An important part of Bushwick’s appeal to me is that a bunch of post grad artists of varying interests can still manage to scrape along learning the hard lessons of an art making lifestyle. Those few lucky enough to get through the early struggles of an art career will learn the true meaning of dedication, and have poignant memories of Bushwick’s golden era.
There are elder statespeople in Bushwick that have provided a key role by instituting infrastructure to support a youth movement. Debra Brown, Jason Andrew, and Fred Valentine have pitched in with grass roots exhibition spaces that forego the traditional model of “representing” artists to show an ongoing selection of a wide range of age and experience.
Burr Dodd’s bold entrepreneurial endeavors have made his Temporary Storage exhibition and performance space, along with the Brooklyn Fire Proof Café, into a salon style beehive of artistic interaction.
3rd Ward has evolved into “The College of Bushwick” with a variety of distinguished curricula including innovative courses such as “drink ‘n draw”.
But I find the real spirit of a freeform interchange of artists and exhibitions in Bushwick is encapsulated by the plethora of informal group shows and studio art seen before, during, and after Bushwick Open Studios. Although BOS is the annual nexus of activity, the premise of an art scene unencumbered by a big money collector base and over priced real estate permeates an atmosphere of potentiality.
In light of this lively ‘hood I’m including a brief synopsis of a few of the more groovy efforts I’ve seen recently:
“Resurrection” put together by James Prez at Active Space.
Making the best of Active Spaces’s fluorescent lighting that tends to bleach out the window-less and harsh white architecture, Resurrection managed to fill out and warm the room.
Although I’m not sure how the title related to this decidedly athletic looking group of largely 3D art pieces (perhaps the bare boned nature of some the sculpture by the likes of JP Larson, dug up and reborn?), but it doesn’t really matter. If you know James, then you know its all about eclectic, and this exhibit certainly fit that Prez aesthetic.
The space is anchored by Matt Miller’s crudely carved blocks of styrofoam that have been melted or otherwise mutated in what might have been a chemistry experiment gone awry. Slapped on paint just adds to the gee wiz bang of these manly art chunks.
Miller’s smaller scale pieces then turn the table on bravado and display his sensitive side. The wavy grid mounted on top of a photographic image magnifies an intimate reference to portraiture. This distorting manipulation could connote an aged connection to relics long past, while suggesting bad reception on an old TV.
On the gentler side of the gender geneses Rachel Hayes’ rolls of delicately transparent fabric flow gracefully into the room, conjuring up Tibetan prayer flags fluttering towards a rarified realm.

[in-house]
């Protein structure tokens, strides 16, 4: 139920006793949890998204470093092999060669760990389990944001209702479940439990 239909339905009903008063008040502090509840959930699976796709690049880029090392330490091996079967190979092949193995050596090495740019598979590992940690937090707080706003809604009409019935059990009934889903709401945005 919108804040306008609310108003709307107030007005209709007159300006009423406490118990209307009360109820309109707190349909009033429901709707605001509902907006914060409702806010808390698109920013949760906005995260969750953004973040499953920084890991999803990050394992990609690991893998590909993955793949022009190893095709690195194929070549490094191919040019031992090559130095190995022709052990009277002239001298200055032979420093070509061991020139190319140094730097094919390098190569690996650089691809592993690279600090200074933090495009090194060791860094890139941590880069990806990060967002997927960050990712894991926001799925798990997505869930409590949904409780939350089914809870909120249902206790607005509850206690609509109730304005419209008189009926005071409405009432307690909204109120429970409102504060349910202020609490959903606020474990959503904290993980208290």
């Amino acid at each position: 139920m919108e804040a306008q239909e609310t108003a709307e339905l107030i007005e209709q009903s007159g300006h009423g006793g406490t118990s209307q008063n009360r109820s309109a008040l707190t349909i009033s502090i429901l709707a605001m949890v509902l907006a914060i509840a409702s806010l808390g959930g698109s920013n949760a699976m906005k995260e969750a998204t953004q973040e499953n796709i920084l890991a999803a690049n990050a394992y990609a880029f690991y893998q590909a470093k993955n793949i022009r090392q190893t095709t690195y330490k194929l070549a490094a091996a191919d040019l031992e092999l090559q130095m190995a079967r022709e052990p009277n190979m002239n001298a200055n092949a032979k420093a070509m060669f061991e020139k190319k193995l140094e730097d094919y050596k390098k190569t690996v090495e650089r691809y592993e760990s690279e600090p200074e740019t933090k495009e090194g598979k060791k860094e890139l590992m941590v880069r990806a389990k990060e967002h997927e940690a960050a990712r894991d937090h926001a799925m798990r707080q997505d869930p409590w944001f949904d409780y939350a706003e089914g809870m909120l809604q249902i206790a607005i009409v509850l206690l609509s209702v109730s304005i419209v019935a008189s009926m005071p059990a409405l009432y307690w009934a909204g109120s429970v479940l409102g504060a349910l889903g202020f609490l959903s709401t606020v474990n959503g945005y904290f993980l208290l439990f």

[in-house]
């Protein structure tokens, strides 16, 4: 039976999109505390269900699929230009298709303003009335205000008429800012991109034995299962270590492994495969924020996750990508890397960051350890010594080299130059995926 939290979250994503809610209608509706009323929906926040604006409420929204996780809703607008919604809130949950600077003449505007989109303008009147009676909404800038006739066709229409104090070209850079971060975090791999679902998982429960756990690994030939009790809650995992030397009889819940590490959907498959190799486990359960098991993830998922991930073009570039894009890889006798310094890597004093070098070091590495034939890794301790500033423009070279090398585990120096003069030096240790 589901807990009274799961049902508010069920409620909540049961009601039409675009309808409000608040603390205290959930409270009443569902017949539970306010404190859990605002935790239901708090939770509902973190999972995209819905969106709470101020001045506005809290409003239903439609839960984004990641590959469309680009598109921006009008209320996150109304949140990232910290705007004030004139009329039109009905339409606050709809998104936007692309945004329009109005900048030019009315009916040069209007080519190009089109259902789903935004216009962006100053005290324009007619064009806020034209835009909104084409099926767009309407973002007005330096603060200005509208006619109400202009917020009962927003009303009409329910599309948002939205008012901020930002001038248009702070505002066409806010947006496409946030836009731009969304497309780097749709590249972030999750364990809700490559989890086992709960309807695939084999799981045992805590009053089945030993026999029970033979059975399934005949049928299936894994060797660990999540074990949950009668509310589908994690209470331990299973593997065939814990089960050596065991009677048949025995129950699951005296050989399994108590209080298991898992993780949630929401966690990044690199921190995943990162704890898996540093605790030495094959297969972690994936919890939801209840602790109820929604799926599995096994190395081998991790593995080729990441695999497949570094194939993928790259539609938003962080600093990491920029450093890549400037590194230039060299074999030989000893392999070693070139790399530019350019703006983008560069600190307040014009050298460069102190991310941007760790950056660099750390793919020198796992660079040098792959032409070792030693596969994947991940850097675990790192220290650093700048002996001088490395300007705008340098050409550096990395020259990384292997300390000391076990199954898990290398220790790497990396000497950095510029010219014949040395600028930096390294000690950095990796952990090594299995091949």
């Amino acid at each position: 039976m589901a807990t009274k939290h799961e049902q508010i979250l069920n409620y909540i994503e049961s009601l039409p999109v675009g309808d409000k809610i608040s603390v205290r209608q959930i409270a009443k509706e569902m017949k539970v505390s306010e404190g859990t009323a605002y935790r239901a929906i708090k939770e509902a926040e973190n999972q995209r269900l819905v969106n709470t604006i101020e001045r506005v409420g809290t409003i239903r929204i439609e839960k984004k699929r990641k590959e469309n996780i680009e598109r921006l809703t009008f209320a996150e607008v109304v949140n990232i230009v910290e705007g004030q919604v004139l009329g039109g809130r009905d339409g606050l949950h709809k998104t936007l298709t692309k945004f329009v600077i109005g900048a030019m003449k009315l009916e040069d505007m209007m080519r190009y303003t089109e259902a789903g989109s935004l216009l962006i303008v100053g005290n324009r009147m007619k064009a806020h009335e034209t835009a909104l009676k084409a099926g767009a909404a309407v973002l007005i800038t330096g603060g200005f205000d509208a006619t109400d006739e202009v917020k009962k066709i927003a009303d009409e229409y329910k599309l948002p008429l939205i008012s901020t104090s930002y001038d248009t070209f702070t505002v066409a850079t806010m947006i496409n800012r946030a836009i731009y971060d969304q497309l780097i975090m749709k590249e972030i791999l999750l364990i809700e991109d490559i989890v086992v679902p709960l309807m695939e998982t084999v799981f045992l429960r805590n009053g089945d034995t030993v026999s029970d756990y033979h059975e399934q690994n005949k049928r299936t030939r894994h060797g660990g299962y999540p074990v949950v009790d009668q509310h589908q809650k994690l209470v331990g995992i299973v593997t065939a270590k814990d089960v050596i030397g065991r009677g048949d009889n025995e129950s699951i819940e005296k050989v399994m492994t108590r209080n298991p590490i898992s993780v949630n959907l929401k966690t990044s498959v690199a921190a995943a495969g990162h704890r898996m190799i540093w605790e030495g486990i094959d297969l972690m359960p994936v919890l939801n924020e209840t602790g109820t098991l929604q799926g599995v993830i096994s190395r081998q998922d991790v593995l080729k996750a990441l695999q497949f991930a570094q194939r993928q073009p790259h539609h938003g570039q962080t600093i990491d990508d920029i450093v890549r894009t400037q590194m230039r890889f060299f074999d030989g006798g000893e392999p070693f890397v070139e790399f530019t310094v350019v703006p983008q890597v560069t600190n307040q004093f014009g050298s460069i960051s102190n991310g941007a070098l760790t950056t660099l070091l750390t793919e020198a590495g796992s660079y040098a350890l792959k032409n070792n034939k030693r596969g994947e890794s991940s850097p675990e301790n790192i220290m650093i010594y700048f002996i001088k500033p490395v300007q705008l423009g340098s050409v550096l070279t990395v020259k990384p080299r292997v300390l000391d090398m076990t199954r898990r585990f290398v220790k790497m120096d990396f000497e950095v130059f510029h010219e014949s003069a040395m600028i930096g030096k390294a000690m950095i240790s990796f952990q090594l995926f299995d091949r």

The clunky, yet intricate jumble of clothes hangers by Bridget Mullen teeters down to the floor making a Klee-like clatter, and good use of the assigned cubicle.
Art Guerra, "Slippery At Dusk" at Sugar.
At the deep end of the generational pool is the primordially elegant monochrome of Art Guerra. Ostensibly paintings, these glowery meditations on nocturnal quietude, could also cloak a reference to fashionably luscious eveningwear. The sparkly spirit of Liberace might be lurking beneath those obtuse monoliths.
Guerra is well known among pigment aficionados as the purveyor and professor of rare and precious colored powders and concentrates that may be assembled into actual artist paint. This esoteric practice has merged nicely into the substance of the artist’s method. Ironically enough, you won’t find brushstrokes in these formal and somewhat imperious compendiums of pigment. Guerra’s mysterious process incorporates glass beads to produce juicy, yet serene dimensions of chromatic purity that could extend inward towards fluid biology, or move forcefully into a concrete realm reminiscent of sculptural relief.
Apparently Gwendolyn Skaggs who’s the brainchild behind Sugar, likes to find unique ways to present the art she exhibits. In this case Guerra’s stretchers were propped up off the floor on small oak pedestals so that the works leaned against the wall. I liked the way that magnified the weighty mass of art.
A list of Guerra’s ingredients:
Canvas, acrylic, urethane, glass beads, tire rubber, interference and magic effect pigments, pigment dispersions.
Katherine Powers, Schmatte at Store Front.
schmatte (from the Polish szmata): a Yiddish word meaning rag, old garment, an item of clothing in fashion and clothing-industry slang.
The clever moniker for Storefront’s backroom project space belies a marvelous radiance of freshness that emanates from Power’s light and airy collage. The plethora of interpretive references range from Rorschach-like symmetry, to a banner deconstruction of late Matisse cut outs. Actually assembled in 8 different plastic envelopes, this collage within 8 collages still unifies gracefully into an elusive totality not unlike the way clouds morph in the minds eye.
This is what Bushwick should be all about, giving credence to the finest of art that might otherwise remain unseen in a preoccupied art world that all to often lets unspoiled beauty go unnoticed.